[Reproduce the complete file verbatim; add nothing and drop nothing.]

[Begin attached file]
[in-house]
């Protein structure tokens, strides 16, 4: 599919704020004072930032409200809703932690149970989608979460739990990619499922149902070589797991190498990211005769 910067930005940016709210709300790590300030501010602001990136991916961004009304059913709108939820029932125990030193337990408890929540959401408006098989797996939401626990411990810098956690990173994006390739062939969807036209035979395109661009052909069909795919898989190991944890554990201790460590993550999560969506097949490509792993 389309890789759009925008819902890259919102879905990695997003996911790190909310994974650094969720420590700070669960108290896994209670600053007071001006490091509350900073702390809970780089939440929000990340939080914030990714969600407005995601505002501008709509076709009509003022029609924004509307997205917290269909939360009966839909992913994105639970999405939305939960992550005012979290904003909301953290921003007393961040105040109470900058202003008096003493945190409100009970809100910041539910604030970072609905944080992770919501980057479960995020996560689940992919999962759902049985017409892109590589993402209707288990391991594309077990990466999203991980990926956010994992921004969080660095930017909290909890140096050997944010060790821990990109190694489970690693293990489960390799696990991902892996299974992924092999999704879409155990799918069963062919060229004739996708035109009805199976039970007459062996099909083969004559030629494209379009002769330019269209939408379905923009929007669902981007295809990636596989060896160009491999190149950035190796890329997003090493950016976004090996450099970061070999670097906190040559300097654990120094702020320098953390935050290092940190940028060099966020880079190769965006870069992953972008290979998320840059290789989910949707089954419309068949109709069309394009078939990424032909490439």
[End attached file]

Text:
[in-house]
């Protein structure tokens, strides 16, 4: 599919704020004072930032409200809703932690149970989608979460739990990619499922149902070589797991190498990211005769 910067930005940016709210709300790590300030501010602001990136991916961004009304059913709108939820029932125990030193337990408890929540959401408006098989797996939401626990411990810098956690990173994006390739062939969807036209035979395109661009052909069909795919898989190991944890554990201790460590993550999560969506097949490509792993 389309890789759009925008819902890259919102879905990695997003996911790190909310994974650094969720420590700070669960108290896994209670600053007071001006490091509350900073702390809970780089939440929000990340939080914030990714969600407005995601505002501008709509076709009509003022029609924004509307997205917290269909939360009966839909992913994105639970999405939305939960992550005012979290904003909301953290921003007393961040105040109470900058202003008096003493945190409100009970809100910041539910604030970072609905944080992770919501980057479960995020996560689940992919999962759902049985017409892109590589993402209707288990391991594309077990990466999203991980990926956010994992921004969080660095930017909290909890140096050997944010060790821990990109190694489970690693293990489960390799696990991902892996299974992924092999999704879409155990799918069963062919060229004739996708035109009805199976039970007459062996099909083969004559030629494209379009002769330019269209939408379905923009929007669902981007295809990636596989060896160009491999190149950035190796890329997003090493950016976004090996450099970061070999670097906190040559300097654990120094702020320098953390935050290092940190940028060099966020880079190769965006870069992953972008290979998320840059290789989910949707089954419309068949109709069309394009078939990424032909490439």